“The lag and inadequate streaming data rate cause this motion sickness and low visual quality, and this is the typical problem with VR,” Chakareski said. “To avoid the former, rather than sending only what you really need at a specific time, current practices send everything because it’s unpredictable where you will view next.”

Sending the whole video at once, though, does not work well because network bandwidth, which can vary widely depending on a host of factors, means it arrives piecemeal. This creates an excessive lag, even at multiple seconds in length, between what the user wants to view and what is on-screen. Also, the problem of insufficient network bandwidth is compounded because data is sent, but not used, he said.

Chakareski is creating intelligent methods to separate and stream the 360-degree video content, only sending high-quality video where the user looks at the moment and sending the rest of the video in a low-quality format. This is achieved via a rigorous analysis of the required data rate across the 360-degree video panorama to maximize the delivered video quality, while meeting the present network bandwidth limitations.

The area sent in high quality is what the user sees plus a border area around the view. Chakareski and his students built machine learning software that uses data from experiments with users viewing 360-degree videos on VR headsets. It can accurately predict where a user is likely to turn to view the video panorama next, sending only that spatial slice of the video in high quality.

The streaming of the video is dynamically adapting to the user’s head movements, and, even if a user strays from the prediction, a low-quality version of the remaining portions of the video panorama is always available. Since that low quality video uses less data, the navigation experience is more seamless for the user, reducing the chance for motion sickness from lag, according to Chakareski’s work.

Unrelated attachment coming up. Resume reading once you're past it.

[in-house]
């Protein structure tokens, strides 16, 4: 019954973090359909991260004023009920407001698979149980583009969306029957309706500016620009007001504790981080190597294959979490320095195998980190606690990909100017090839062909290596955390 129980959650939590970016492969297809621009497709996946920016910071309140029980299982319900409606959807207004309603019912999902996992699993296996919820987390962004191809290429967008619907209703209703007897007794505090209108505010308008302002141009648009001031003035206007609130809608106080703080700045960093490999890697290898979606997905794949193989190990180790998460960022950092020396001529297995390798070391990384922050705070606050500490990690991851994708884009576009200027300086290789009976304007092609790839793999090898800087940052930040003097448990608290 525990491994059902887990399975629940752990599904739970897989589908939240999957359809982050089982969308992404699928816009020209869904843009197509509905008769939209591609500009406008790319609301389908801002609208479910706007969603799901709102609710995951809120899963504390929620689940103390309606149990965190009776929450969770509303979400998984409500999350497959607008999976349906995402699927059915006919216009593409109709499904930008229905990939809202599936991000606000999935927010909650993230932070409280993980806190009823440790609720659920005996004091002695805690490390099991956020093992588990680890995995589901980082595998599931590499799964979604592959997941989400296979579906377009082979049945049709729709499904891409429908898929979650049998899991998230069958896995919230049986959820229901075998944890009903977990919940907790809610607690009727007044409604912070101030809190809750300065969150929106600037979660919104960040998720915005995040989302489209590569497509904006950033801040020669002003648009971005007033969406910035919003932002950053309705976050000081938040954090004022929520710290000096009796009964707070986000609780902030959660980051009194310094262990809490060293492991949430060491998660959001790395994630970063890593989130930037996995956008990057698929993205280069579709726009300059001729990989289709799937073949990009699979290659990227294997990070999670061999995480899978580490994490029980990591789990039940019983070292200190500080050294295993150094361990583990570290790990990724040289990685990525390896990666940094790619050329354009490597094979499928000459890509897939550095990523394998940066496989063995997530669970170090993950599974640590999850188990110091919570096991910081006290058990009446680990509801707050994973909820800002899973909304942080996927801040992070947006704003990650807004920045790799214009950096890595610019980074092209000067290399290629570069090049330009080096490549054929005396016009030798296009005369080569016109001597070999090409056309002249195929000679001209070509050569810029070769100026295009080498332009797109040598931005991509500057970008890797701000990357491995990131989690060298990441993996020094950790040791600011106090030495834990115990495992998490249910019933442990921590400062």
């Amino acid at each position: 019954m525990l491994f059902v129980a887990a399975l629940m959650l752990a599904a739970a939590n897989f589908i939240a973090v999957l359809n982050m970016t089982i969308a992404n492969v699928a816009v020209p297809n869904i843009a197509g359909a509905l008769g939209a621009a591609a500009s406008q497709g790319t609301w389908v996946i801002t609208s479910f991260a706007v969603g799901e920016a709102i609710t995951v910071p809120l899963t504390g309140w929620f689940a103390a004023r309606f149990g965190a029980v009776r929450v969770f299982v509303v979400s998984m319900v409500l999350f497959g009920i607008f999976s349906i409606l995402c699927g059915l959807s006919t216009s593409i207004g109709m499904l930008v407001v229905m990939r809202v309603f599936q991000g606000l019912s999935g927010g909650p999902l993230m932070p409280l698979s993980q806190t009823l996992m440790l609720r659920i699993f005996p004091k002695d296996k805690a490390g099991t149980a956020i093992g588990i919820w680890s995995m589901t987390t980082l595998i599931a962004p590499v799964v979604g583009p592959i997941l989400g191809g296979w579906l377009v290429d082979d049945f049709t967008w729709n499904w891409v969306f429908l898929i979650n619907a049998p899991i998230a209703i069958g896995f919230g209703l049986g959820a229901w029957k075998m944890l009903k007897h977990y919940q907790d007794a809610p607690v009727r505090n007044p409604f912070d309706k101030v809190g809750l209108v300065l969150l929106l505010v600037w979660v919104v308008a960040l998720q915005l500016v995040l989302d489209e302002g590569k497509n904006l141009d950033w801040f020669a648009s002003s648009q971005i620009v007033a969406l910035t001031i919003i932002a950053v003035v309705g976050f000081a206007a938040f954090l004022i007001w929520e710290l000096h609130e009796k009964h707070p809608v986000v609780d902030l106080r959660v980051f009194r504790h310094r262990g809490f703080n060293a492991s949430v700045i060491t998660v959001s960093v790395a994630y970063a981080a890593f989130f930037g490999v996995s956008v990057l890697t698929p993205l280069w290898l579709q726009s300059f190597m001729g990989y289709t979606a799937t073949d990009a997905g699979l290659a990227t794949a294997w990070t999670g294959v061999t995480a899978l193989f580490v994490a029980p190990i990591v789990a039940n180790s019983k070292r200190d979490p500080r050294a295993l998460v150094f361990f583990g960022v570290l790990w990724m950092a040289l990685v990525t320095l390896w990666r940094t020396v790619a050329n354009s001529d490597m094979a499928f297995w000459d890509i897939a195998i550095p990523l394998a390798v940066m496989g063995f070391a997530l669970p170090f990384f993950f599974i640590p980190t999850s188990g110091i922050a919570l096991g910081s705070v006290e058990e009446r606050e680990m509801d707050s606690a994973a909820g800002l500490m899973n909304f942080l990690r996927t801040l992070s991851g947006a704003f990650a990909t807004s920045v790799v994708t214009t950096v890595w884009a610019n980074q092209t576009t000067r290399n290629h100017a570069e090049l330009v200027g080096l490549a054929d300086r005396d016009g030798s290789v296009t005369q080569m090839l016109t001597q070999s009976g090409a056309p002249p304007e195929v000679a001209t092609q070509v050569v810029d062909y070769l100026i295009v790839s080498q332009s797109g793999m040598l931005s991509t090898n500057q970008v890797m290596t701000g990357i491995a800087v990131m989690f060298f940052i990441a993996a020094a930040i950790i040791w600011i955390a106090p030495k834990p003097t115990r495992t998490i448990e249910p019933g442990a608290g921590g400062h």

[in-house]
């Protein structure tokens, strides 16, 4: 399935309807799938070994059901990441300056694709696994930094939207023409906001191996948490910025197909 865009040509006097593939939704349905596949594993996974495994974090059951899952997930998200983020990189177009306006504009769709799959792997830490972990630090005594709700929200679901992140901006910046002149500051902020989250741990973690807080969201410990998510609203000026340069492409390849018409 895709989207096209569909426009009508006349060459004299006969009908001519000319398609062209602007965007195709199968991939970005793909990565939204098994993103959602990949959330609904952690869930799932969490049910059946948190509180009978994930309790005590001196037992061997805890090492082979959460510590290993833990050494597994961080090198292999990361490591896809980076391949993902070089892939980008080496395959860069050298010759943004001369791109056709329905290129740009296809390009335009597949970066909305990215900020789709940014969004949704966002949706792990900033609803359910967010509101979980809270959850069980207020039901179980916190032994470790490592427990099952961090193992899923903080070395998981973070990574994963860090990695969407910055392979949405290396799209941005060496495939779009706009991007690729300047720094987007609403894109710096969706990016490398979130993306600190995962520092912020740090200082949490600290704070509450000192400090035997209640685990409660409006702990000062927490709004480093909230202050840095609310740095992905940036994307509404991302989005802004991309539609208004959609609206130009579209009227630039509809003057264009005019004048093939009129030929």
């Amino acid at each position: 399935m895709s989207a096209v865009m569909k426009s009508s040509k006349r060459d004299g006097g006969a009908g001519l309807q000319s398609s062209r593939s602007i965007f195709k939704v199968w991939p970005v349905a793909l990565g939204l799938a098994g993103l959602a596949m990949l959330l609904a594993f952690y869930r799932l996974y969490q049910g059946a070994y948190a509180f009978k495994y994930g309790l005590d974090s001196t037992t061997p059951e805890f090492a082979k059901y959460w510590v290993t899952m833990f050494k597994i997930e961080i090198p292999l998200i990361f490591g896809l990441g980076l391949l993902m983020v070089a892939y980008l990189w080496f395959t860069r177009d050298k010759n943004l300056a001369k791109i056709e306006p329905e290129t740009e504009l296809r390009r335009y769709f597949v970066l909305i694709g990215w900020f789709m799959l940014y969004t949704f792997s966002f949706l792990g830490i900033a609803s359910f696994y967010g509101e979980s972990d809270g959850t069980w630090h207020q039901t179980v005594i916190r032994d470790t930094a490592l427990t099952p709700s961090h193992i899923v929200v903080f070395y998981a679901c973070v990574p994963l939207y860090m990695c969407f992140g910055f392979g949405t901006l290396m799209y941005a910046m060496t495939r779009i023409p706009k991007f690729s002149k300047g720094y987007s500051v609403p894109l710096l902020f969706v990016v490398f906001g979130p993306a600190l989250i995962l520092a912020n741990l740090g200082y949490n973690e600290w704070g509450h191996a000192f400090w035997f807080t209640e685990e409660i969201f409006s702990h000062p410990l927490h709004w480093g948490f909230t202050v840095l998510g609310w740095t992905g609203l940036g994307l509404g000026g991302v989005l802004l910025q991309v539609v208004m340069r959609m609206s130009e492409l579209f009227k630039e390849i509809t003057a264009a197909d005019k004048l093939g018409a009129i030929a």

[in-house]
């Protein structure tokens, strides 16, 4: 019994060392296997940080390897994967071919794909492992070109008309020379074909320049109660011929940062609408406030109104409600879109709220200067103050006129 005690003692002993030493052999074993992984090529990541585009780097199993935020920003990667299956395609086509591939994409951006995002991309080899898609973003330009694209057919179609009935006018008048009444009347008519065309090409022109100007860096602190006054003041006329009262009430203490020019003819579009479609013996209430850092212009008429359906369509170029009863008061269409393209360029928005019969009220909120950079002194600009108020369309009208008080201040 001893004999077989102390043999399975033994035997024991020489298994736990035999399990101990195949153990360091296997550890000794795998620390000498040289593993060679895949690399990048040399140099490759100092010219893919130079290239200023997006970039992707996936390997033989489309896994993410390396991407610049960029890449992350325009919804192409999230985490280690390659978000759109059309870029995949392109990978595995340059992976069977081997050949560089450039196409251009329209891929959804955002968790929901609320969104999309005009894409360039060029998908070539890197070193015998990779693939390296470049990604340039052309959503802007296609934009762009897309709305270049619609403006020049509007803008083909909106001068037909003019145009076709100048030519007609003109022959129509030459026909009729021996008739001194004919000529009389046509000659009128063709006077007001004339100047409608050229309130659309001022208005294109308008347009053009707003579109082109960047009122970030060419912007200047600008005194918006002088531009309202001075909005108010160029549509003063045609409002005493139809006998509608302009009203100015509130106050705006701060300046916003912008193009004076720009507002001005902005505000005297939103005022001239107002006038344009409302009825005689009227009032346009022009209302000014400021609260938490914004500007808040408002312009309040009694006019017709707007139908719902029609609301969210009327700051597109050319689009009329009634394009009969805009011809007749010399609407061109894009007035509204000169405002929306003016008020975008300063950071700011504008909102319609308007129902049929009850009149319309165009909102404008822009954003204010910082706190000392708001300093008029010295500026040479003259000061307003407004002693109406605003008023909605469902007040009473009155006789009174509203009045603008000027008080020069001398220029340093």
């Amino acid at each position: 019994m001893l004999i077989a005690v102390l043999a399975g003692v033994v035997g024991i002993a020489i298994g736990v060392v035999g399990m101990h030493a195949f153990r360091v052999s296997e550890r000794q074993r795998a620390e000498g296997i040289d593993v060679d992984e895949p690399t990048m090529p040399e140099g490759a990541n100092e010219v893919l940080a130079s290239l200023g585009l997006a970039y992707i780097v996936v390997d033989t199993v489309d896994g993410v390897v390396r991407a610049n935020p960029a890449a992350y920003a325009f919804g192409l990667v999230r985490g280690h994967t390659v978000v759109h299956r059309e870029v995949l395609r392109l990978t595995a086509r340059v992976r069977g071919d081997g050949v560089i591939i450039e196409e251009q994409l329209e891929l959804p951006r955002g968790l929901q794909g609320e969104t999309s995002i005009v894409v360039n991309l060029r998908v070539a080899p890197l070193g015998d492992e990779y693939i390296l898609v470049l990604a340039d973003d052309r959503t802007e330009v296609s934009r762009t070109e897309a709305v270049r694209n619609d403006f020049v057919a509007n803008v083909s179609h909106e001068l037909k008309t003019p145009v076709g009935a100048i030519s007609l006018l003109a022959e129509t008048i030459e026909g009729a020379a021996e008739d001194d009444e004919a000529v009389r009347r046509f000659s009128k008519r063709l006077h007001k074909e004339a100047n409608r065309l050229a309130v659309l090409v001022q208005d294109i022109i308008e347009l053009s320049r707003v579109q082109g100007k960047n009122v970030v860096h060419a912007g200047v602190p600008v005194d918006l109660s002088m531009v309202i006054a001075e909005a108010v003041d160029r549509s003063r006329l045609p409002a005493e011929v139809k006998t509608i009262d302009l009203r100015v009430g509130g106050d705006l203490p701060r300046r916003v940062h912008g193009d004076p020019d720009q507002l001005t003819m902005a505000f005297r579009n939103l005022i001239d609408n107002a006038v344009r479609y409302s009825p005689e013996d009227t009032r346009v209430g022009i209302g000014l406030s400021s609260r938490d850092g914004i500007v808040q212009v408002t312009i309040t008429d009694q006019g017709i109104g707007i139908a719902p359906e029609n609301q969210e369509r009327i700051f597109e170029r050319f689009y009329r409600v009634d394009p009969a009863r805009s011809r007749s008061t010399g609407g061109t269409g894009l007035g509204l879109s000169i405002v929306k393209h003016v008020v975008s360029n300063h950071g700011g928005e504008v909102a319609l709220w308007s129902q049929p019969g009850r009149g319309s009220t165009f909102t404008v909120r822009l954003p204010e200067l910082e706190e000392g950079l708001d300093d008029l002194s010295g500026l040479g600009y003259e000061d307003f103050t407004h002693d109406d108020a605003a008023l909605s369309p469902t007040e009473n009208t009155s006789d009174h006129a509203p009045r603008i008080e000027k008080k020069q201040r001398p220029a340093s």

In other words, it is better to see a slightly lower quality video immediately than for the mind to wait for a clear video to load.

“If the prediction is not correct, you will observe lower quality shortly, while still making sure that the streaming continues,” he said. “It will catch back up quickly once you settle and the system realizes the prediction was not correct.”

The method shows a 50 percent savings in data sent to the user and noticeable improvement in experienced visual quality, while also providing considerably reduction in lag, which further enhances the immersion quality of experience for the user.

The University of Alabama, the state’s oldest and largest public institution of higher education, is a student-centered research university that draws the best and brightest to an academic community committed to providing a premier undergraduate and graduate education. UA is dedicated to achieving excellence in scholarship, collaboration and intellectual engagement; providing public outreach and service to the state of Alabama and the nation; and nurturing a campus environment that fosters collegiality, respect and inclusivity.